Swain SK, Behera IC, Sahoo L. Vestibular migraine: Our experiences at a tertiary care teaching hospital of Eastern India. Med J DY Patil Vidyapeeth [serial online] 2020 [cited 2020 Nov 26];13:636-41. Available from: https://www.mjdrdypv.org/text.asp?2020/13/6/636/300129




  Introduction Top


Vestibular migraine (VM) is a type of migraine causing vestibular symptoms along with features of typical migraine. It is found that 1% of the population suffers from VM which is the most common central cause for vertigo and the second most common cause of vertigo overall in clinical practice.[1] It is also called as migraine-associated vertigo, migraine-related vertigo (MRV), Migrainous vertigo, or basilar artery migraine.[2] VM was first described by Dieterich and Brandt in 1999[3] and it corresponds to a type of migraine where the main symptom is vestibular. VM is more prevalent in individuals without aura and predominantly affects female, at a ratio up to 5:1 (female/male).[4] VM is often confused with vestibular disorders, which are an important cause for dizziness complained by the patients. Patients of VM often have the vestibular symptoms ranging from severe vertigo to less specific symptoms such as dizziness, head motion intolerance, and unsteadiness. The internationally accepted criteria for the diagnosis of VM are based on recurrent attacks of vestibular symptoms of moderate severity, a history of migraine, a temporal association between migraine and vestibular symptoms and exclusion of other causes for vestibular symptoms. The duration of acute attack is between 5 min and 72 h.[2] Some patients of VM may be free from migraine attack for months to years.[5] Pathological nystagmus is often seen during the attack of VM patients. Vestibular tests often show abnormality such as vestibulo-ocular tests in VM patients. Abnormality in vestibulospinal pathway is also seen in VM patients as detected in cervical VEMPs (cVEMPs) testing.[6] This study is aimed to analyze the clinical presentations, investigations, and treatment of VM patients at a tertiary care teaching hospital of eastern India.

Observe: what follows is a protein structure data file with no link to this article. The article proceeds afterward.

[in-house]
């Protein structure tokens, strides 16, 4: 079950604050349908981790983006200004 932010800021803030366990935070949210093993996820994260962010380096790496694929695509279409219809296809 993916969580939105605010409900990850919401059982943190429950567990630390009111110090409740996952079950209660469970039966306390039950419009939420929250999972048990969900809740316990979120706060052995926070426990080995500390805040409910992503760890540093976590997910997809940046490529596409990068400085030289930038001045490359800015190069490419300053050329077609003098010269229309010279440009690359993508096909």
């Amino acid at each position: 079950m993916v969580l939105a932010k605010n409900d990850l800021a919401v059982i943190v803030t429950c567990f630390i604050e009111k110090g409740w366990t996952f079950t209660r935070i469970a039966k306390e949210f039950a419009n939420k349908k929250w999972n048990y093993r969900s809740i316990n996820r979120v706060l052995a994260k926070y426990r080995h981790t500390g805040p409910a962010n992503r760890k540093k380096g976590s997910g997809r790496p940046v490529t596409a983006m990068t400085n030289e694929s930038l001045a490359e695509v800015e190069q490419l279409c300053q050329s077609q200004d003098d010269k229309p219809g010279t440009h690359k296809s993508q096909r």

Materials and Methods Top


This study was done from June 2016 to May 2019, and the patient's details were evaluated those attended the Vertigo Clinic, Department of Otorhinolaryngology with complaints of dizziness. This study was approved by Institutional Ethics Committee (IEC) with reference number IMS/CRL/IEC/24/2016. Patients of VM were diagnosed as per the criteria of the International Classification of Headache Disorders, 3rd edition (beta version).[2] A detail neuro-otological examinations were done for all diagnosed VM cases at Vertigo clinic of our department. History and primary complaint of vertigo were analyzed thoroughly. The associated medical comorbidities of the patients were documented. All the female patients and the effects of symptoms during the menstruation period were also analyzed. Pure tone audiometry was done in all the patients. Videonystagmography (VNG) with bithermal caloric testing was done in all cases of VM. Along with vestibular office tests, vestibular evoked myogenic potentials (VEMPs) such as cVEMPs and ocular VEMPs (oVEMPs) were done in all confirmed cases of VM. The consent from patients and parents were taken for publications of the data. All the VM patients were treated with flunarizine for prophylaxis and cinnarizine for acute vestibular symptoms.